Last night, I drove to a theater 40 minutes away to watch Natalie Portman’s latest film, Vox Lux. Directed by Brady Corbet, whose first film The Childhood of a Leader received almost universal acclaim, Vox Lux does not shy away from controversy. Though this review won’t purposely include spoilers, there are certain aspects of the film that can’t be discussed without giving some things away. As someone who prefers to go into films like Vox Lux knowing as little as possible, I’d definitely suggest watching it before reading any reviews. I enjoyed going into the experience as a blank slate.
Vox Lux centers around Celeste, a teenager involved in a horrific tragedy who then goes on to launch a career in the music industry. Though Portman has top billing, Raffey Cassidy as a young Celeste (and later Celeste’s daughter) stole the show for me–even if there were certain points where her accent was audibly slipping. Young Celeste’s innocent yet assertive demeanor ensured that this was not the typical story of a teenager being taken advantage of by the vultures of the entertainment industry. Part of the movie revolves around Celeste’s relationship with her older sister Ellie (Stacy Martin), exploring the interesting dynamic that evolves between siblings when only one achieves fame and success. The cast is completed by Jude Law’s scuzzy performance as Celeste’s manager and Willem Dafoe’s turn as the film’s narrator.
The film is broken down into four acts: Prelude, Genesis, Regenesis, and Finale. For me, Prelude was definitely the most powerful and intriguing part, as the film’s full credits run over images of Celeste bloody in an ambulance, clinging to her life. Though the film had several striking shots following its opening, it never quite surpassed the impact of its first 20 minutes or so. Portman’s performance begins in Regenesis, around halfway through the film after a 16-year time jump. Though her commitment to the character was clear, it was far from her strongest outing. Her best moment comes right before Celeste is set to take the stage for the first show of her redemption tour, as she weeps in her sister’s arms.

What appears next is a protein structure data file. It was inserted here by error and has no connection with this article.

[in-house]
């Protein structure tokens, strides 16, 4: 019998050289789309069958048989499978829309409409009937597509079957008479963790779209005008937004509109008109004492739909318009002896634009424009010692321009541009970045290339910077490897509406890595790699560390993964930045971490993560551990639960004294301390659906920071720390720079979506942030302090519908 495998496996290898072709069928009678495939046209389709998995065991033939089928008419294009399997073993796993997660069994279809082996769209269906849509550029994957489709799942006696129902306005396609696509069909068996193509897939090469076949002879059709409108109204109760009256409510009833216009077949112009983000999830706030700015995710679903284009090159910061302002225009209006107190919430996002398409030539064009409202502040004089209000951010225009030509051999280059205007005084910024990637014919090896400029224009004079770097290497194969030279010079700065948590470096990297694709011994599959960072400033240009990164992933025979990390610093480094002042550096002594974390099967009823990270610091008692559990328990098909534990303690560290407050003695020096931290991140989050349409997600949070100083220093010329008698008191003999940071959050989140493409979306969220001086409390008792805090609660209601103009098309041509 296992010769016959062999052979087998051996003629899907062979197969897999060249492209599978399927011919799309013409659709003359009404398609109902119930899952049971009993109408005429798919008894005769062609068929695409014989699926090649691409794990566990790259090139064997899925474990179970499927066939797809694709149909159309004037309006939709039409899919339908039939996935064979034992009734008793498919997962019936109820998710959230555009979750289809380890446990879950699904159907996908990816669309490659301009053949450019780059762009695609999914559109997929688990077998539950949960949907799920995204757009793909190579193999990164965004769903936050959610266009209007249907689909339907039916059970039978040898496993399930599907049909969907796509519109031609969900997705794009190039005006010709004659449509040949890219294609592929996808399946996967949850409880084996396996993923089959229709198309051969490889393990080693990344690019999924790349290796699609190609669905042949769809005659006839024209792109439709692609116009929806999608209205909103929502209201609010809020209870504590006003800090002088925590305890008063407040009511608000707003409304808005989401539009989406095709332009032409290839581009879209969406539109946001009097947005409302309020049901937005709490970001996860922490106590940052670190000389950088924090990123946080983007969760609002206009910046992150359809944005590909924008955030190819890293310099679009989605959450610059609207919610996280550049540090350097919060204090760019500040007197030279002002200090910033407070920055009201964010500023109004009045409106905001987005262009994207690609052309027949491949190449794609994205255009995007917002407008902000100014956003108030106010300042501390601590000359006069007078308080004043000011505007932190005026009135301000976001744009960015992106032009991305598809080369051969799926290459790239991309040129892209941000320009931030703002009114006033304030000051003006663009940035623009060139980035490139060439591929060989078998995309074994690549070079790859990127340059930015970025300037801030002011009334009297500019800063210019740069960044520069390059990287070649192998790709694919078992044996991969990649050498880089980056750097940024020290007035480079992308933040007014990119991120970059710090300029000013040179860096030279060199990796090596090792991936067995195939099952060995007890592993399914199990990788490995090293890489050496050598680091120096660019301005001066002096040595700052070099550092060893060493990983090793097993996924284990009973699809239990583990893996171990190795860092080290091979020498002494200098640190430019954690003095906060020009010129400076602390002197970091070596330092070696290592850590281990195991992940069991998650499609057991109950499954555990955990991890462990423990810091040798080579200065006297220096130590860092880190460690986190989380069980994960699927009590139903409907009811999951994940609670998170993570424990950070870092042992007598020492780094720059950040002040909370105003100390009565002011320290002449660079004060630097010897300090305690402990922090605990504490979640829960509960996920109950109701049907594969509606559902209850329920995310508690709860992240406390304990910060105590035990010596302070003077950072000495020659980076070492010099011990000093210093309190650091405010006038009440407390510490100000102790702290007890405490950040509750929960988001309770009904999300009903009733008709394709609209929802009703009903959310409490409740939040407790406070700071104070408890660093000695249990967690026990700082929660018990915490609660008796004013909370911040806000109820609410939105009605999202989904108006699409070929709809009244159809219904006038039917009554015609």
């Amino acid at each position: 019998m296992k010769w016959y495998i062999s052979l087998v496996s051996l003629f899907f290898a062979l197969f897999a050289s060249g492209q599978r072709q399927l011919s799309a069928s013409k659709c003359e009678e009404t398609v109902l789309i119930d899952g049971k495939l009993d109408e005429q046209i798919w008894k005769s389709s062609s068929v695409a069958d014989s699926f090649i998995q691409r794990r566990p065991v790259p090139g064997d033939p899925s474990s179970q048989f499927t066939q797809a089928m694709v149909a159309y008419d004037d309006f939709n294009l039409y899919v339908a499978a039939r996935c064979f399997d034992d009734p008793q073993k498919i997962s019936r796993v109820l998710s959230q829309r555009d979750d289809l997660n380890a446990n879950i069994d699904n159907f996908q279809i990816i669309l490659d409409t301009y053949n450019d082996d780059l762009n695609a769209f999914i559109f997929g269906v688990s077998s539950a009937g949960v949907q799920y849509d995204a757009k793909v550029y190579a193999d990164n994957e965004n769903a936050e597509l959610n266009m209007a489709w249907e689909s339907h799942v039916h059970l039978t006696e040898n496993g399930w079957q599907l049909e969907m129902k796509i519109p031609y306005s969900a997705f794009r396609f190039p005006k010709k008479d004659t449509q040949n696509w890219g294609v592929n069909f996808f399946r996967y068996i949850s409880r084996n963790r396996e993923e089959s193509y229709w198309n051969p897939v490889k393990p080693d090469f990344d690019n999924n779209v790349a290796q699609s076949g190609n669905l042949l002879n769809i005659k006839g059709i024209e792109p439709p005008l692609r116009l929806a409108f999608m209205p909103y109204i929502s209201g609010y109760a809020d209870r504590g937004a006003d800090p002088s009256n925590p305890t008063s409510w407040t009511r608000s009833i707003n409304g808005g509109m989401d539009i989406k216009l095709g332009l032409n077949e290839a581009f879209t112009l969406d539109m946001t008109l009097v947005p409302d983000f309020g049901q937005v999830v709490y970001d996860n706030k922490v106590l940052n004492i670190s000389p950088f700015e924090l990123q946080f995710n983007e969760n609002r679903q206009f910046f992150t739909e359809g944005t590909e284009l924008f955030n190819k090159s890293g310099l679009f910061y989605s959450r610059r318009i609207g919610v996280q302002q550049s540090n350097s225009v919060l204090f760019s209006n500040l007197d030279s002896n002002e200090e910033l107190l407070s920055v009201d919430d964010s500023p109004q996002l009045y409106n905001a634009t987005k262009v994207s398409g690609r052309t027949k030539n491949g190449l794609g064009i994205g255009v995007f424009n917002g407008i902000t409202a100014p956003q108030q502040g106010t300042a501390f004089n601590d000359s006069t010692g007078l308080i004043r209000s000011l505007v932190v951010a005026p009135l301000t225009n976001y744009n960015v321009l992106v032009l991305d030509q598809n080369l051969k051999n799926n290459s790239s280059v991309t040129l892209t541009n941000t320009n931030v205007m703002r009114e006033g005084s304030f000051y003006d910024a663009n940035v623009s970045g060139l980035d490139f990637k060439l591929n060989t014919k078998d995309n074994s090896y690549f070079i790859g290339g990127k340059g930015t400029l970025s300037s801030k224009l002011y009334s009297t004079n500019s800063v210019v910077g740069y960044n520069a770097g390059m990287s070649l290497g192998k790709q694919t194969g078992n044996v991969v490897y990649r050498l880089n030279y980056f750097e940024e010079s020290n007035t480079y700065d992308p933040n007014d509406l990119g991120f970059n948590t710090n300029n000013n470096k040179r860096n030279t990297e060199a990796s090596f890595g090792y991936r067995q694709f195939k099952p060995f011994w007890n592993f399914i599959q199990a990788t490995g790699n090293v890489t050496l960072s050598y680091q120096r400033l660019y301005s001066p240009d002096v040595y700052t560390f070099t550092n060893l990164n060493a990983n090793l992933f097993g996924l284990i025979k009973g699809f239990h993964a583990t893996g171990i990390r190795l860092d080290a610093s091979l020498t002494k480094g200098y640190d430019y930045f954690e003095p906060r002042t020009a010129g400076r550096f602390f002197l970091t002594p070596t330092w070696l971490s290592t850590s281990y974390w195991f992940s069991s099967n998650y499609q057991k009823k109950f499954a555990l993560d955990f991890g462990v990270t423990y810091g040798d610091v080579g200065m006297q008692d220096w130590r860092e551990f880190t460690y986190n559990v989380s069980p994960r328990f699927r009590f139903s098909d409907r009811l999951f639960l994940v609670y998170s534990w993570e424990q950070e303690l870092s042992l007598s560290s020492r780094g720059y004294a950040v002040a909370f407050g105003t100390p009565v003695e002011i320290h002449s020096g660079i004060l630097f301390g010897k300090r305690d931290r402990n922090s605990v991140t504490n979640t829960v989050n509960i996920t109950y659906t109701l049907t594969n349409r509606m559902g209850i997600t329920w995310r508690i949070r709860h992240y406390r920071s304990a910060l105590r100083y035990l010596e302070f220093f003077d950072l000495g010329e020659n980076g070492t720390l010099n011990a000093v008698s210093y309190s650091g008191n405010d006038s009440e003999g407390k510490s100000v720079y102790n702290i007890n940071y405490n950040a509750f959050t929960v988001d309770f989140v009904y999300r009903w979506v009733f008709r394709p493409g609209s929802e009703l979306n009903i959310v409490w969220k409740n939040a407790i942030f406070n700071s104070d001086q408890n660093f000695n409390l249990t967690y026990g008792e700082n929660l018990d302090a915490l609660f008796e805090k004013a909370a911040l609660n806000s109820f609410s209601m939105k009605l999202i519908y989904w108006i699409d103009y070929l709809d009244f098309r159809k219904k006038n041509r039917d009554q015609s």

The film’s final sequence shows the fully-matured version of Celeste in action, and though for others it may have fell flat, for me it didn’t matter so much. After all, Celeste herself points out that in order to be successful in the pop music industry, you must have an angle. She found her angle years before and simply used her modest amount of talent to turn tragedy into a successful career. Celeste’s talent (or lack thereof) was far less important for me than the themes Corbet explores–those are what really make the film worth watching. It’s also worth noting the fact that women drive and lead the cast the entire way, with Law’s character mostly sitting in the back seat.
It’s not a cautionary tale a la A Star Is Born, nor is it simply a biopic based on a starlet. Rather, Vox Lux is an exploration of the influence of violence on pop culture (and vice-versa), illustrated through the story of Celeste’s rise to stardom. Unlike other films with musicians as protagonists, it doesn’t feel stale or tired. With striking cinematography and and a beautiful score, Vox Lux represents a stylish foray into a subject-matter that so often lacks imaginative and original approaches.
Gender Representation: ★★★★☆
Overall Quality: ★★★★☆